# How many molecules of carbon dioxide are associated with a mole of carbon dioxide?

$\text{Avogadro's number,}$ ${N}_{A}$$\text{, of carbon dioxide molecules...}$
Now ${N}_{A} = 6.022 \times {10}^{23} \cdot \text{molecules}$. This specifies a molar quantity of stuff. By definition ${N}_{A}$ ""^12C ATOMS has a mass of $12.00 \cdot g$, and constitutes a molar quantity. The $\text{mole}$ is thus the link between the sub-micro world of atoms and molecules, which we cannot see but whose existence we can infer, to the macro world of $\text{grams}$, and $\text{litres}$, that which we can measure out on a balance or measure volumetrically.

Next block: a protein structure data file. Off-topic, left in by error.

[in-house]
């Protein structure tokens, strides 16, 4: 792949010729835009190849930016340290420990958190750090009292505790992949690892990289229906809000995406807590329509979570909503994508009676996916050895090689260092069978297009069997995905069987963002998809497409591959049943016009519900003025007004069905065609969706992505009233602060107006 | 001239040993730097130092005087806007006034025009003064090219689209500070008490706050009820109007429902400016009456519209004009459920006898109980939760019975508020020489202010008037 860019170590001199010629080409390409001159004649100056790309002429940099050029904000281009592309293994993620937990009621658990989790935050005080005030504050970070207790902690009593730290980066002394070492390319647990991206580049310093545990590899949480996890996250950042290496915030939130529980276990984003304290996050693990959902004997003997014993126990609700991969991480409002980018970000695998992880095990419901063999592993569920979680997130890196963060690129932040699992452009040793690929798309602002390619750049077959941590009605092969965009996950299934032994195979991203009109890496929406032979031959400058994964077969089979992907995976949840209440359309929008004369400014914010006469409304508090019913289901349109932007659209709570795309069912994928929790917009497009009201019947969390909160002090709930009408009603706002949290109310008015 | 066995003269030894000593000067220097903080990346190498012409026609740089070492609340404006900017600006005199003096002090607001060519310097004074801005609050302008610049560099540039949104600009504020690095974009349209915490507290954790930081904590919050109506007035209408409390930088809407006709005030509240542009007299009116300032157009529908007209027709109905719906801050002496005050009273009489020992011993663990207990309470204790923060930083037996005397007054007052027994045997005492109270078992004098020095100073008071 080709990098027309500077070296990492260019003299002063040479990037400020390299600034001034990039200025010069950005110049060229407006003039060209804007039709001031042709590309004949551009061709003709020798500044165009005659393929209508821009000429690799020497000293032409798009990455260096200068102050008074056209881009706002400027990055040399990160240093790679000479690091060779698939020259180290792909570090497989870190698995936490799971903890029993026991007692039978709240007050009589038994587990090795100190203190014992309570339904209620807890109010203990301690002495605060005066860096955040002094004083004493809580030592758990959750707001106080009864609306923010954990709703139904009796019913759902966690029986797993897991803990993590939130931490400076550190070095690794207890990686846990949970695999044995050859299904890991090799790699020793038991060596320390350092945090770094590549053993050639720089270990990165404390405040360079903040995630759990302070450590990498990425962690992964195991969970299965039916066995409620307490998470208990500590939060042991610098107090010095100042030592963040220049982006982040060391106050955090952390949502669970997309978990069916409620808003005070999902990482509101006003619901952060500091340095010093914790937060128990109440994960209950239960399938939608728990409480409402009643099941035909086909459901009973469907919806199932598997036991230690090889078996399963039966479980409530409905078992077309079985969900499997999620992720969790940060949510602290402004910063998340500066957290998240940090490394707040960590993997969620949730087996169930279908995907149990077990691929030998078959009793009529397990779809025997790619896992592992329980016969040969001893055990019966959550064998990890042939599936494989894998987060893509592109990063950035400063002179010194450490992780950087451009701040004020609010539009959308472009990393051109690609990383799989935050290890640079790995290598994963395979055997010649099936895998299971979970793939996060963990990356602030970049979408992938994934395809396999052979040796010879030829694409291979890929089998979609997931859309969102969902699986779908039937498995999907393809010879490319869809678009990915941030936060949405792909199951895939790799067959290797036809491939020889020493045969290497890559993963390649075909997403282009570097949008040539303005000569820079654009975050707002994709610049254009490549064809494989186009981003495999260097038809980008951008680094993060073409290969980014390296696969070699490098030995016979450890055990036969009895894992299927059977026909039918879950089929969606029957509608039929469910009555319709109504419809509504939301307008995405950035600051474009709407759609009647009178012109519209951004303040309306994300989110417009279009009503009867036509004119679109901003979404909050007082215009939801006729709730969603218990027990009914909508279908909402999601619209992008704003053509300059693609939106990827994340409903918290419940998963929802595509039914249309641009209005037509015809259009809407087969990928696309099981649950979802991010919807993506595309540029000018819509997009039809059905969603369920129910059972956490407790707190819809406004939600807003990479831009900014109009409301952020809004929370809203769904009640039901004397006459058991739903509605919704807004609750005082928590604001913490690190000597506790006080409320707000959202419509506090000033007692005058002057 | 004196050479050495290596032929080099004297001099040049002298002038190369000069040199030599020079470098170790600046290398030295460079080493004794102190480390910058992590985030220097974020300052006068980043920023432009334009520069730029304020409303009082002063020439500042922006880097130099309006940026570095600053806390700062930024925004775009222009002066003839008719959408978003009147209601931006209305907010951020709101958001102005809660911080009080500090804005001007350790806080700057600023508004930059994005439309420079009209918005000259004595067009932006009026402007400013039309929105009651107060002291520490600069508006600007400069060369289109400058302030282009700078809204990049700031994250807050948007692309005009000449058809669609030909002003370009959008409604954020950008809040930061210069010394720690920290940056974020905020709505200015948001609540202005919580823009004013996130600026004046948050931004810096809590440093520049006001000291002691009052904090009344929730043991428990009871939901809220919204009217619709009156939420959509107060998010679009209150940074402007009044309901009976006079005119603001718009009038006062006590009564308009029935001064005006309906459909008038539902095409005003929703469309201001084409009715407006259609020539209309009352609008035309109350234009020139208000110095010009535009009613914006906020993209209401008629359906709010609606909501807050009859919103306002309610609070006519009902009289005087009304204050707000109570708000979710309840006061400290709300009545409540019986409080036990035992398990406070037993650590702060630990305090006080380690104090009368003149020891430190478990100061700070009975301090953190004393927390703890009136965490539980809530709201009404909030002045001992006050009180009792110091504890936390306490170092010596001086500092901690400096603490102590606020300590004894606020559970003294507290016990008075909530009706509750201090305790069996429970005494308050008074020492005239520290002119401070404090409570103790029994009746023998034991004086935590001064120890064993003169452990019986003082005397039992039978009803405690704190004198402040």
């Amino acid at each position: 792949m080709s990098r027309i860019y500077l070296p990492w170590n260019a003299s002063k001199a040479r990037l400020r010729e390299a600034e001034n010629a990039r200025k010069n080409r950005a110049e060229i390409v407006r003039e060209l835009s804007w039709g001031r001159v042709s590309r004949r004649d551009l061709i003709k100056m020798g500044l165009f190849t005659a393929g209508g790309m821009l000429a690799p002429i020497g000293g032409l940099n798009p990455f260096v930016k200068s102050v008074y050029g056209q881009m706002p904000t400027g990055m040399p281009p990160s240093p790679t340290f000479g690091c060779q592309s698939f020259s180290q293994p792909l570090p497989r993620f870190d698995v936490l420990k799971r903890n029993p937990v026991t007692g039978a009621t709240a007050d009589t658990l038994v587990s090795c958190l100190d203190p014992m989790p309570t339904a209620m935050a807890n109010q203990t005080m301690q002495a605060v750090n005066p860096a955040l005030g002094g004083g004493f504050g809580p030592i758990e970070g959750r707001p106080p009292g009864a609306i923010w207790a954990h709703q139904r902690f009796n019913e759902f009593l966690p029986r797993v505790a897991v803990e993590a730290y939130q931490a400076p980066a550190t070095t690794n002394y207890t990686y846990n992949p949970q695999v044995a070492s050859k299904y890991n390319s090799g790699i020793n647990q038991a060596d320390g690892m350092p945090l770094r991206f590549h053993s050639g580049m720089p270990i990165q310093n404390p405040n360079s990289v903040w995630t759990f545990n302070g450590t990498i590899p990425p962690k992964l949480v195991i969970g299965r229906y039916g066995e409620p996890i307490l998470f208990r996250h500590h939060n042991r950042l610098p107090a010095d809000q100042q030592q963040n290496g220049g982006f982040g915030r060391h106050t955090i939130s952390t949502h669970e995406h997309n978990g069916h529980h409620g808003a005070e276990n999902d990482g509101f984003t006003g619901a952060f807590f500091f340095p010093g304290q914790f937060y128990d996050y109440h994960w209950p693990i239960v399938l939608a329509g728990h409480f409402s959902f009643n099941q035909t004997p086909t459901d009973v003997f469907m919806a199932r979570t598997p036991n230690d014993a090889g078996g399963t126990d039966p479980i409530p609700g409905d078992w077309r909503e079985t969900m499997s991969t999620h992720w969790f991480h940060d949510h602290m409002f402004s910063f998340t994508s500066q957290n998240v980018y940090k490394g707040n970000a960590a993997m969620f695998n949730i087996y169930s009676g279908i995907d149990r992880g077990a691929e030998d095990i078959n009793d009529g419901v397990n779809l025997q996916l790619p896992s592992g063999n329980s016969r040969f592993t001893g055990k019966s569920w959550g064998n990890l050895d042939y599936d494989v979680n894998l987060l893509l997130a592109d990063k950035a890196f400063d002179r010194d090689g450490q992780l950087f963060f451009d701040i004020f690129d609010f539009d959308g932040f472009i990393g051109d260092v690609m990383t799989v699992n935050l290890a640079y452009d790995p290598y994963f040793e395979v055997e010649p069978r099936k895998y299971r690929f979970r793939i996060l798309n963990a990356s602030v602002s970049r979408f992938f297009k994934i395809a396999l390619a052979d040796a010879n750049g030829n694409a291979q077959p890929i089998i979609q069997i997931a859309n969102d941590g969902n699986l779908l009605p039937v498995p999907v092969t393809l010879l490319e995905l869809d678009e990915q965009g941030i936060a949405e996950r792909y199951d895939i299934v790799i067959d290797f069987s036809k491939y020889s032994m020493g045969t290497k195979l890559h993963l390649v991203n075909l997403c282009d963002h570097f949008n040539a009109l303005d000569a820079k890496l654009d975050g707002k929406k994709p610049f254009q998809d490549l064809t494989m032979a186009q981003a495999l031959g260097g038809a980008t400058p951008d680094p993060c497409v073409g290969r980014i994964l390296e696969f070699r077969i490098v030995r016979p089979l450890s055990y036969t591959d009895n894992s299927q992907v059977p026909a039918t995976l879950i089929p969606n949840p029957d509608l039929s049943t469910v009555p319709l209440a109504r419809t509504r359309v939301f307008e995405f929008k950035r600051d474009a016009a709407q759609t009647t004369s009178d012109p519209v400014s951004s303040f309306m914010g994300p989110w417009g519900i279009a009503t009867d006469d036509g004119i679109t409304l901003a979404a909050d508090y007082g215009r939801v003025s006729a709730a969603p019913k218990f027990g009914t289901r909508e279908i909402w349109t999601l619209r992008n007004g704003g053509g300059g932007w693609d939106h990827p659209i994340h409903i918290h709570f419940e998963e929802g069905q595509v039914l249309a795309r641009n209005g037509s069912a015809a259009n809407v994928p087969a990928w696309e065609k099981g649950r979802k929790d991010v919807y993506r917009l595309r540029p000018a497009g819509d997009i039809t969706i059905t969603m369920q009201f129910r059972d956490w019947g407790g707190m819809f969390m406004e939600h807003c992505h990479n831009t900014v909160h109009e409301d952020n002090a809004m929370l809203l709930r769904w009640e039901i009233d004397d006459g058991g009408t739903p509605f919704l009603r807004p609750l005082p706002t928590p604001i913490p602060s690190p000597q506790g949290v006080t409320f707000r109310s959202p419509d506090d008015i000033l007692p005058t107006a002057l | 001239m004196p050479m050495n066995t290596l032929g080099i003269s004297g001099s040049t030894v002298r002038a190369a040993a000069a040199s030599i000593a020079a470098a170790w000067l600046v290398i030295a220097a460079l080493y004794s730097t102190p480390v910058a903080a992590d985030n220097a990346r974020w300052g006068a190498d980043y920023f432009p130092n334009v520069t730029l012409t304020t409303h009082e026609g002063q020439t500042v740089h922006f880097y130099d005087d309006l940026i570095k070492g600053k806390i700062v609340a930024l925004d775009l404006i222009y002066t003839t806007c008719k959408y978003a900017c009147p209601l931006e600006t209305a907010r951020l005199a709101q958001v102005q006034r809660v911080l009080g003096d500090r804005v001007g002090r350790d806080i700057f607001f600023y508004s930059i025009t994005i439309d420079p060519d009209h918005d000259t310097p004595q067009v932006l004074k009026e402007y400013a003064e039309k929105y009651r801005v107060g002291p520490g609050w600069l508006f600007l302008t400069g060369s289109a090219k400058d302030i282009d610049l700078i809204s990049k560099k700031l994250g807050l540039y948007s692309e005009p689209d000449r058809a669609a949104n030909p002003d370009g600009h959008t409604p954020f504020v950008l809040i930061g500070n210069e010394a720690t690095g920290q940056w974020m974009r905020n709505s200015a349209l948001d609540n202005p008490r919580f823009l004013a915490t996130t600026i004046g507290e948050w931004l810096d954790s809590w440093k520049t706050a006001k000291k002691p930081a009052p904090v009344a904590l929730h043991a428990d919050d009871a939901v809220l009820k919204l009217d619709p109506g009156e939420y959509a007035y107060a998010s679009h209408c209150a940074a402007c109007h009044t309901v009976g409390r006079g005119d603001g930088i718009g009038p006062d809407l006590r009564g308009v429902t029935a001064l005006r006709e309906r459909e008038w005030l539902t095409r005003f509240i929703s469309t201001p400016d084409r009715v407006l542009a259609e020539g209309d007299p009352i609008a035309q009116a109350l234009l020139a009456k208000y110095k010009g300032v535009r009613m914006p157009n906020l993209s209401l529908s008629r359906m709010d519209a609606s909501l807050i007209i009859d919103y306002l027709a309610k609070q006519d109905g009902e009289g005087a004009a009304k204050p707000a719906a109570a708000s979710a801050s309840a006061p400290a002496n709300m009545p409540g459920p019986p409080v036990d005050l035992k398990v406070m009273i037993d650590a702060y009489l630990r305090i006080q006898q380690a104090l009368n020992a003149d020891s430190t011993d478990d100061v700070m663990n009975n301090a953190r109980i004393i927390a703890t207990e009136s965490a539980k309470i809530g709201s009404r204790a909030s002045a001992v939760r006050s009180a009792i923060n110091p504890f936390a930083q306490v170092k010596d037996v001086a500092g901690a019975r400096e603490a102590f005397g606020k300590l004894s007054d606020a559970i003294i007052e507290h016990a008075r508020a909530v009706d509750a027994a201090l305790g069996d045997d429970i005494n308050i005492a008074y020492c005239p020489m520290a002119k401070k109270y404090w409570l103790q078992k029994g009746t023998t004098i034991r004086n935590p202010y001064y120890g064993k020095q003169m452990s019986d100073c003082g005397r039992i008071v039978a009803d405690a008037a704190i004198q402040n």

Molar masses are conveniently printed on the Periodic Table. You will not have to remember the masses, but you will have to use the Periodic Table to express molar masses of different compounds. Molar quantities of carbon and oxygen atoms have masses of $12 \cdot g$, and $16 \cdot g$ respectively. You have $44.0 \cdot g$ of carbon dioxide. It does not take too much arithmetic to work out that such a mass represents a molar quantity of carbon dioxide molecules...........
And thus there are $6.022 \times {10}^{23}$ individual carbon dioxide molecules (or ${N}_{A}$ such $\text{mollykewels}$). In this quantity, can you tell how many carbon and oxygen atoms there are?